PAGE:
The mother can find a designated “safe haven” by searching online or asking about the law at a school, police station, or hospital.  In most states, hospitals, police stations, and fire stations are designated as safe haven areas for mothers and babies.  These areas are usually staffed twenty four hours a day, ensuring that a person will quickly find the baby and take care of him or her.  These areas also have trained medical personnel such as nurses or paramedics that can care for an infant who is sick or injured.

In many cases, dropping off an infant can be done completely anonymously.  Safe haven locations have a covered doorway or porch area that a parent can place the child in, but that does not require them to talk to anyone on site.  In some cases, a mother will be spotted by personnel who work at the location, and in these cases the mother will be asked to identify herself.  It is important to note, however, that under the rule of the law, the mother is under absolutely no legal obligation to identify herself.

If the mother does identify herself, or provide any information that can be used later to track her down, this information cannot be used to prosecute her.  Mothers who use baby Moses laws do not have to say who they are, who the father is, or provide any kind of contact information.  Any information that is provided will only go into a case file for the child.

After dropping off the child, the mother is free to leave.  The child is then taken to a medical professional who will assess the baby’s physical health and provide first aid and other care that the child immediately needs.  After this, a social services case worker is called to the scene to create a file for the child.  In the vast majority of cases, the baby is given to a foster family within hours of being dropped off.  Within a few days, the child is placed on a state registry as available for adoption.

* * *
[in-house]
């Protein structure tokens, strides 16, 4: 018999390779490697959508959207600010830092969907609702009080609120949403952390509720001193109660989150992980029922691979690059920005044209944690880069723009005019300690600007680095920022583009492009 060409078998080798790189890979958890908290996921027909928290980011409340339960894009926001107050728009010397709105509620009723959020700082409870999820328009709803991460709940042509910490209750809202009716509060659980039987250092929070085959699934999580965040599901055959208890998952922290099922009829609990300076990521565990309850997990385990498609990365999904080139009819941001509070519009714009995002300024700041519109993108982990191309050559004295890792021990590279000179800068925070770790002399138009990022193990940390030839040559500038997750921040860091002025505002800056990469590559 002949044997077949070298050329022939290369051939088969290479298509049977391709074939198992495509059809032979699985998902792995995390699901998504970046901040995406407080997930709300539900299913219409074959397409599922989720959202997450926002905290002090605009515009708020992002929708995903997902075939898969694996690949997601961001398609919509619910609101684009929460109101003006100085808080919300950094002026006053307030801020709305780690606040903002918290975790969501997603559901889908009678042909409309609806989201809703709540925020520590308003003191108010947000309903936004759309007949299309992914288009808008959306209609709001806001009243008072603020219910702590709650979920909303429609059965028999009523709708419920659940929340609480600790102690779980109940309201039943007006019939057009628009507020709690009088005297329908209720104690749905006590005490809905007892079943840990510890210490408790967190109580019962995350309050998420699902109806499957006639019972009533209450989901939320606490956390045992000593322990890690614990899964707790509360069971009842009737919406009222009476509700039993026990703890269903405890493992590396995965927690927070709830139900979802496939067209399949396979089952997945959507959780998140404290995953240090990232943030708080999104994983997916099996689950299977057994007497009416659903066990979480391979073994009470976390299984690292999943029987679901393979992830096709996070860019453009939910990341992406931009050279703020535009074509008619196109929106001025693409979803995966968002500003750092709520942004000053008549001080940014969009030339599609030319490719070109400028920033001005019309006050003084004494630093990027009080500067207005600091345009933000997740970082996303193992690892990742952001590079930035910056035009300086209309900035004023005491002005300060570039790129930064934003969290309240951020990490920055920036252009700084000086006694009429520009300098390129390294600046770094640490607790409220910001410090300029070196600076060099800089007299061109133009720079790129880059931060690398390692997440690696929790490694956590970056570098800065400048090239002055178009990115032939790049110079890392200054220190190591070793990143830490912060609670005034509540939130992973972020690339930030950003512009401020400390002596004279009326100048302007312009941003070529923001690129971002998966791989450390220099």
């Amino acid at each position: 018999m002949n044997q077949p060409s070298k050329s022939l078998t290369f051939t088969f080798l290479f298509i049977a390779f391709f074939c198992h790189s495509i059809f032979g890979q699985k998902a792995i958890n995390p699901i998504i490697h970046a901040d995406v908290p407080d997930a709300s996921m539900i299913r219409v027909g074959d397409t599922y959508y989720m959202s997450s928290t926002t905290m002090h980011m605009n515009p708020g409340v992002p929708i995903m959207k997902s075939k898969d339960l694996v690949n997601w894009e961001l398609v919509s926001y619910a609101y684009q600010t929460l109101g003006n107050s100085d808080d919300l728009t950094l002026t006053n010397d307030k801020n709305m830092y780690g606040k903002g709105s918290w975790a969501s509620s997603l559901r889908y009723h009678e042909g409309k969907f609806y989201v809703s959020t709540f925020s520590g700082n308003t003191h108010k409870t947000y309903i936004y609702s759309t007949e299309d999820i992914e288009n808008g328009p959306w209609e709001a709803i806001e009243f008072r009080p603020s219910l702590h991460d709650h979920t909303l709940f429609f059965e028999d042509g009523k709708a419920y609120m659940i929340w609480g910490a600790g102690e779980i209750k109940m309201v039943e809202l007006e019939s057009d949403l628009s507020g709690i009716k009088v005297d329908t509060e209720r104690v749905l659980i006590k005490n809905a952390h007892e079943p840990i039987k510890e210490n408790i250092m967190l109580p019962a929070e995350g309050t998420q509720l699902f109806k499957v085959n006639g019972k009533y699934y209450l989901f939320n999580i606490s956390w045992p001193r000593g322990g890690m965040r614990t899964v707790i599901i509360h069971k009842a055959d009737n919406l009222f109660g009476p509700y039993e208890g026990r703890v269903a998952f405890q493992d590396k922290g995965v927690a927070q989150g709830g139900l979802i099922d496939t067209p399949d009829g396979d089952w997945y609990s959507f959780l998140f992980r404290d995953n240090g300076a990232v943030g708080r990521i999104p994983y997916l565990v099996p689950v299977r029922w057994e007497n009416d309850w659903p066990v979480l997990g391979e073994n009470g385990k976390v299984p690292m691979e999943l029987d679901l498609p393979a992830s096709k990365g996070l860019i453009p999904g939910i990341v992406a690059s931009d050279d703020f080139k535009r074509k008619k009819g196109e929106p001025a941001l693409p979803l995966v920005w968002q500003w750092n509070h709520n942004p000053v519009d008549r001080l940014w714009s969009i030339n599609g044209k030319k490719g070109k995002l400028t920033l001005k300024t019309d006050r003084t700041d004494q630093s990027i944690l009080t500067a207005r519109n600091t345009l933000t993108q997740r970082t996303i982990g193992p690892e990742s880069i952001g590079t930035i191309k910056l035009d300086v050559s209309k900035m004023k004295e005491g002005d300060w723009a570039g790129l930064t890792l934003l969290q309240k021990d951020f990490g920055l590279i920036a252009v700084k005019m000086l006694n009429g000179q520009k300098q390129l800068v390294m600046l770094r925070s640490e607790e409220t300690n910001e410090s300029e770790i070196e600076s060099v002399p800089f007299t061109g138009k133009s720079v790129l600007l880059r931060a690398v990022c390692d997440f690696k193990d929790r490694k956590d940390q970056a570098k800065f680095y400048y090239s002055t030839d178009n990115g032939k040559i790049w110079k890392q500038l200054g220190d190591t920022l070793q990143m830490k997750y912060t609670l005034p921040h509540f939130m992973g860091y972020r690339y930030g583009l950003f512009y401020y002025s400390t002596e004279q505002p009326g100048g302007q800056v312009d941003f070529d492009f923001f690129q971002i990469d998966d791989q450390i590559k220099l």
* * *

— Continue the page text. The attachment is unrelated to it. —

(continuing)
How Many People Use Safe Haven Laws?

Because of the great need for privacy with a law like this, it can be very difficult to get good statistics tracking the number of babies that are dropped off in safe havens.  To further complicate matters, babies that are abandoned in hospitals are frequently counted under this law, even though the hospital presumably knows the identity of the mother.  Therefore, estimates are all that can really be provided as an answer to this question.

Nationally, advocates for these laws have claimed that thousands of babies have been saved through safe havens.  These numbers are usually based not on the number of safe havens that are reporting abandoned children; it is impossible to know which children were dropped off under the baby Moses law and which ones were simply abandoned under other circumstances.  It’s also been reported that babies have been dropped off in all fifty states with the exception of Alaska.

Legal Challenges

While these laws have typically faced some controversy in every state before getting passed, as of January 2006 they have only faced one legal challenge in court.  In this case, the fact that the baby is placed up for adoption without the non-surrendering parent being notified was used as a basis for challenging the law.  The Supreme Court found that while the non-surrounding parent was in fact not notified of the baby’s surrender to the state, the state had fulfilled its obligation by conducting due diligence in publicizing that a baby was surrendered.  In other words, the non-surrendering parent did have an opportunity to come forward, even if he was not expressly notified that the child was about to become eligible for adoption.

Safe Haven Summary

Safe haven laws allow the mother of a newborn infant the opportunity to surrender the child to state custody without the fear of criminal charges or other legal entanglements.  By making sure that there are safe places for new mothers to go when they know that they cannot care for an infant, the lives of many babies have been saved.  Since every state has a version of the safe haven law, it’s important for any woman who is pregnant to know about this option.